Four Seasons Boston: The Perfect Luxury Launchpad For Exploring The City With Kids
Boston is among the most historic cities in the U.S., offering opportunities to learn about the origins of the country — not the whitewashed version of history so many of us learned growing up, but the true stories of the colonization of Native Americans, the backstory of the Boston Massacre and Tea Party, and the city’s role in abolition among them. Versions of these narratives can be accessed by people of any age, and being on the site of so many important historical moments is thrilling.
And while Boston is a kid-friendly city — small, walkable, safe — with infinite possibilities for fun activities, finding the right hotel base can be challenging. If you’re after family-friendly luxury, look no further than the Four Seasons Hotel Boston, ideally situated just across from the Boston Public Garden (the first public botanical garden in the country). Not only is this gorgeous hotel an oasis of calm for adults, it’s also a pleasure palace for kids, with an indoor swimming pool, themed candy “vaults” on three floors that magically open with a room key, and special check-in amenities that include locally made products wheeled out in a swan cart. It’s a win-win for everyone in your family.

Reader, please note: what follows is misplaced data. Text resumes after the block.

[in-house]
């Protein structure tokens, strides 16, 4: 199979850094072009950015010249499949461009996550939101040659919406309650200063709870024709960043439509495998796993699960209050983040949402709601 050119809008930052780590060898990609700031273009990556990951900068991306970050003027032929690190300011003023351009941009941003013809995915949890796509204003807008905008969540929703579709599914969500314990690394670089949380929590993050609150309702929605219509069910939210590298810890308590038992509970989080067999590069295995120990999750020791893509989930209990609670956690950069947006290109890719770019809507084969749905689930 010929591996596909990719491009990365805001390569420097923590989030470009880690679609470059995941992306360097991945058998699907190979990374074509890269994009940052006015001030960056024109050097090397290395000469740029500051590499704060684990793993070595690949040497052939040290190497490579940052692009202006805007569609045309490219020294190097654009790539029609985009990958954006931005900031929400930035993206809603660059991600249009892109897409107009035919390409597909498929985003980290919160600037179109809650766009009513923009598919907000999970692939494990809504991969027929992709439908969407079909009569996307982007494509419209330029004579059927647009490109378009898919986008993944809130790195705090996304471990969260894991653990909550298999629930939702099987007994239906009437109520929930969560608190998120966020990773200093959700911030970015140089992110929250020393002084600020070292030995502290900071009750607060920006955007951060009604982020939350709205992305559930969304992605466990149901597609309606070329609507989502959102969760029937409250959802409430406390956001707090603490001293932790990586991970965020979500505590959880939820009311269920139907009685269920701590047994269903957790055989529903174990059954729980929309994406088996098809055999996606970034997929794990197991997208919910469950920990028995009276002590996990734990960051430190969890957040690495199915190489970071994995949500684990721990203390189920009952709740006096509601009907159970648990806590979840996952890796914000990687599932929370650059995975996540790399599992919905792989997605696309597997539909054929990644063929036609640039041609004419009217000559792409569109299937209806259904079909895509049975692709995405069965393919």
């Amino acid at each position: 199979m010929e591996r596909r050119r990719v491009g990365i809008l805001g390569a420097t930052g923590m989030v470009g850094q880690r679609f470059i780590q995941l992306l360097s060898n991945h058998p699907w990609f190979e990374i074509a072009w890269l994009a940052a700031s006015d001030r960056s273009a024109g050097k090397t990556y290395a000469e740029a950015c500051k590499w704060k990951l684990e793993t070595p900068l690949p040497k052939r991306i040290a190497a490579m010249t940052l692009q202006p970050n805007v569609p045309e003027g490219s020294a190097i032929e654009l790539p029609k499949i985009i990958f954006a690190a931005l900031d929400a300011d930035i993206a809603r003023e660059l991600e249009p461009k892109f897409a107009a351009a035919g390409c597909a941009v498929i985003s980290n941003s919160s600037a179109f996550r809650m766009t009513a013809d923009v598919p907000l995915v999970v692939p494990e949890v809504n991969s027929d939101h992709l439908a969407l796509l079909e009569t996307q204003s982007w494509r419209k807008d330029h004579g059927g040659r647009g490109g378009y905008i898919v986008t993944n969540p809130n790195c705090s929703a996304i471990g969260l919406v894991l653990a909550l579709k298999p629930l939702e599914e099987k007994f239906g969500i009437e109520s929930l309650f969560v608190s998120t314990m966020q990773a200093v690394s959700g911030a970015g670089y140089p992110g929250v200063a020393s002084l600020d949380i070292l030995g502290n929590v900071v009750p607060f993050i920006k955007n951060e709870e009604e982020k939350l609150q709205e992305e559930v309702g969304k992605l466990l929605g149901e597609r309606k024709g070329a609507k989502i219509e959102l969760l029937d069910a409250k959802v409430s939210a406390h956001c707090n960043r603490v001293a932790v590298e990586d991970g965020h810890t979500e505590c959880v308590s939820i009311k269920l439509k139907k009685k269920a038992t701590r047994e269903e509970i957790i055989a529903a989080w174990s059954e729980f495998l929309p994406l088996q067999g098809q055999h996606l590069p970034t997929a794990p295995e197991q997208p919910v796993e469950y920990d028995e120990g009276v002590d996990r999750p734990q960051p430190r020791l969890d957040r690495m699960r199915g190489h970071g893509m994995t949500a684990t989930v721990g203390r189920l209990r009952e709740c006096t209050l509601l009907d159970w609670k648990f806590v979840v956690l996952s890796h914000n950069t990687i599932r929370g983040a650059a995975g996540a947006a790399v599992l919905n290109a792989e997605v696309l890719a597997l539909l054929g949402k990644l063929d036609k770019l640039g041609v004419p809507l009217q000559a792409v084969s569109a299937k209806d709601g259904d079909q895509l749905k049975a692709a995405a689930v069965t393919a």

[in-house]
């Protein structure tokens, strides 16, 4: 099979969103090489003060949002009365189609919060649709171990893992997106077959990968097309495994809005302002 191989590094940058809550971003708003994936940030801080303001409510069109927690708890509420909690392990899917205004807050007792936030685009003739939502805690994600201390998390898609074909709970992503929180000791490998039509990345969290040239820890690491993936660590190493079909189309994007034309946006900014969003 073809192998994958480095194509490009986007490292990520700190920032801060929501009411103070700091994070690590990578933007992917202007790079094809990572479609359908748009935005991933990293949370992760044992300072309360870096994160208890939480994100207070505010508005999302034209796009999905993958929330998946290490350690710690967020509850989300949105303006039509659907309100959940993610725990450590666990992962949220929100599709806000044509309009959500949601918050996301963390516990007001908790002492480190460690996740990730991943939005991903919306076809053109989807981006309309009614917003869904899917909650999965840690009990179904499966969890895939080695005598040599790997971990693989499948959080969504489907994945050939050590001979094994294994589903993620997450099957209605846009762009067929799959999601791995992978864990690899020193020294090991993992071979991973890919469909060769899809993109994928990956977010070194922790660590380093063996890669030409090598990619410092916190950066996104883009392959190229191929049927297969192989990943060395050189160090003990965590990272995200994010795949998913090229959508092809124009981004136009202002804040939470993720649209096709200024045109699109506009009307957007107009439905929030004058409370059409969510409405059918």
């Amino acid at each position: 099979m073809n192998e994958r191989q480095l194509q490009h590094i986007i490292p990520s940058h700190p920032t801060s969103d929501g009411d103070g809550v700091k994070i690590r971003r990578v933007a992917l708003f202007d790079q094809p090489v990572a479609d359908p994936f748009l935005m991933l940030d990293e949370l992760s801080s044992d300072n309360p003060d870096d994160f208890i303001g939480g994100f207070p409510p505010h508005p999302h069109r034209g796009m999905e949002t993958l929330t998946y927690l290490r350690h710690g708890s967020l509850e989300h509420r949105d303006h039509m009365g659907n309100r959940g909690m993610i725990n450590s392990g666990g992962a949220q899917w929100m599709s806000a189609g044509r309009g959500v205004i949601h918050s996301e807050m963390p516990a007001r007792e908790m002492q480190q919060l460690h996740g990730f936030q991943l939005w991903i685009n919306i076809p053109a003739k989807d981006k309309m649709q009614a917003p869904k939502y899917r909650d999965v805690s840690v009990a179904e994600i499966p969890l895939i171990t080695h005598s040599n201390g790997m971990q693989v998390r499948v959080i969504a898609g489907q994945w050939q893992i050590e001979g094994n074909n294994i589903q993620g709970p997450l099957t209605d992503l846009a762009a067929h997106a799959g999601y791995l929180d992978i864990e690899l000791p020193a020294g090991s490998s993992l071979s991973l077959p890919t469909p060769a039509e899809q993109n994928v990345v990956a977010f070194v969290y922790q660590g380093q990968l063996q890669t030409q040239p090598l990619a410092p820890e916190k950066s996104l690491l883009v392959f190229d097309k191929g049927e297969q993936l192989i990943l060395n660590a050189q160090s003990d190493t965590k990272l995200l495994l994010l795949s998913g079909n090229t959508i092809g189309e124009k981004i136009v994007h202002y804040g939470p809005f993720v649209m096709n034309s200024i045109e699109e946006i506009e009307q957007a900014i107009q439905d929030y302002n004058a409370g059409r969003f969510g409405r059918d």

The genius behind the kids’ programming at Four Seasons Hotel Boston is Creative Director Jim Peters — the brand’s only person to hold this title — who tends to be behind the scenes but whose profound creative work that sets this property apart deserves more of the limelight. He is responsible for the themed candy vaults, evocative of A Series of Unfortunate Events in their sensory drama, that your kids (and you) can access 24/7. (Late-night munchies, anyone? Breakfast dessert? Watch this space for a feature on Peters in the coming months.)
Settle into a suite overlooking the park with a king-size bed in one room and a very comfortable pullout couch in another, easily big enough for two kids. Take a long soak in the deep tub or a rejuvenating shower under the waterfall shower head. The walls are thick, lending to quiet, and the blackout curtains further ensure a good night’s sleep.
Start every morning at Sottovento, the hotel’s lovely coffee shop that’s open only to guests and offers batch-brewed coffee, espresso drinks and pastries, free of charge, along with items for purchase. It’s one of many touches that elevates the experience of staying here. The baristas are enthusiastic and chatty about the coffee, the neighborhood, and Boston in general.
Once fortified and ready to face the day, there are innumerable ways to spend your time. A good first-day plan to get acclimated to the city, and perhaps a new time zone, is to stretch your legs in the Public Garden, a glorious immersion in greenery and fresh air. Remember the beloved kids’ book Make Way For Ducklings? You might recall that the protagonists of Robert McCloskey’s story find their home in the Boston Public Garden, so make a beeline for the Nancy Schön sculpture in their honor there. (Google maps will take you straight to it.)
Take a ride on the swan boats just around the corner for a new view of the park. Then, hit the Frog Pond Carousel on the Boston Common, a separate but adjacent park to the Public Garden, where your little ones can delight in the most nostalgic of pleasures.